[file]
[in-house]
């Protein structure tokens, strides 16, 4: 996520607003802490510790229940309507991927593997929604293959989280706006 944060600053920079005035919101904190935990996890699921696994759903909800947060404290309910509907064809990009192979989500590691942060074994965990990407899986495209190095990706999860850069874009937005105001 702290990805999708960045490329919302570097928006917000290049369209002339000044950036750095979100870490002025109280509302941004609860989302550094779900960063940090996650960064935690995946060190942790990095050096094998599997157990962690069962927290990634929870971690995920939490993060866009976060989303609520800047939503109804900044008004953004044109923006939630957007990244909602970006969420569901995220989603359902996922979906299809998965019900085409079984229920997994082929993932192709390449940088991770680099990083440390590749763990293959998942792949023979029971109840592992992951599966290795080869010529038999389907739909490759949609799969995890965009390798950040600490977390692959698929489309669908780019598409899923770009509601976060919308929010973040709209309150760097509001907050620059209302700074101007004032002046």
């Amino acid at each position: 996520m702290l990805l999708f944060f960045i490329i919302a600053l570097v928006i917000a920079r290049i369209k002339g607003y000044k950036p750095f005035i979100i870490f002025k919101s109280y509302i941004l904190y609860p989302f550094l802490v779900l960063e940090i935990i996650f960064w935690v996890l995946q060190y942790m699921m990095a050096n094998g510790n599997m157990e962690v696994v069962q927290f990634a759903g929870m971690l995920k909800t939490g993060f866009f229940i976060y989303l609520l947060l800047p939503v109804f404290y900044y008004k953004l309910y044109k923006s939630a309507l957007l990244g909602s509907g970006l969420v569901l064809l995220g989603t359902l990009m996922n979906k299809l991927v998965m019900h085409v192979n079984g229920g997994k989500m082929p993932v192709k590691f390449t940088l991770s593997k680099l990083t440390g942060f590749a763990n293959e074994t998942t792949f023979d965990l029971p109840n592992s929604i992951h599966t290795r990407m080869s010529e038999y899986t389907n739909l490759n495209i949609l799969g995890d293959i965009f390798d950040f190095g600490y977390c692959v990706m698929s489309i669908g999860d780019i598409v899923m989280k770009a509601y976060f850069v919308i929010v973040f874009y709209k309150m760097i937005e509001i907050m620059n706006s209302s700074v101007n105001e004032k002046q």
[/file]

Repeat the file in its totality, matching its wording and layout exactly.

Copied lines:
[in-house]
């Protein structure tokens, strides 16, 4: 996520607003802490510790229940309507991927593997929604293959989280706006 944060600053920079005035919101904190935990996890699921696994759903909800947060404290309910509907064809990009192979989500590691942060074994965990990407899986495209190095990706999860850069874009937005105001 702290990805999708960045490329919302570097928006917000290049369209002339000044950036750095979100870490002025109280509302941004609860989302550094779900960063940090996650960064935690995946060190942790990095050096094998599997157990962690069962927290990634929870971690995920939490993060866009976060989303609520800047939503109804900044008004953004044109923006939630957007990244909602970006969420569901995220989603359902996922979906299809998965019900085409079984229920997994082929993932192709390449940088991770680099990083440390590749763990293959998942792949023979029971109840592992992951599966290795080869010529038999389907739909490759949609799969995890965009390798950040600490977390692959698929489309669908780019598409899923770009509601976060919308929010973040709209309150760097509001907050620059209302700074101007004032002046």
């Amino acid at each position: 996520m702290l990805l999708f944060f960045i490329i919302a600053l570097v928006i917000a920079r290049i369209k002339g607003y000044k950036p750095f005035i979100i870490f002025k919101s109280y509302i941004l904190y609860p989302f550094l802490v779900l960063e940090i935990i996650f960064w935690v996890l995946q060190y942790m699921m990095a050096n094998g510790n599997m157990e962690v696994v069962q927290f990634a759903g929870m971690l995920k909800t939490g993060f866009f229940i976060y989303l609520l947060l800047p939503v109804f404290y900044y008004k953004l309910y044109k923006s939630a309507l957007l990244g909602s509907g970006l969420v569901l064809l995220g989603t359902l990009m996922n979906k299809l991927v998965m019900h085409v192979n079984g229920g997994k989500m082929p993932v192709k590691f390449t940088l991770s593997k680099l990083t440390g942060f590749a763990n293959e074994t998942t792949f023979d965990l029971p109840n592992s929604i992951h599966t290795r990407m080869s010529e038999y899986t389907n739909l490759n495209i949609l799969g995890d293959i965009f390798d950040f190095g600490y977390c692959v990706m698929s489309i669908g999860d780019i598409v899923m989280k770009a509601y976060f850069v919308i929010v973040f874009y709209k309150m760097i937005e509001i907050m620059n706006s209302s700074v101007n105001e004032k002046q």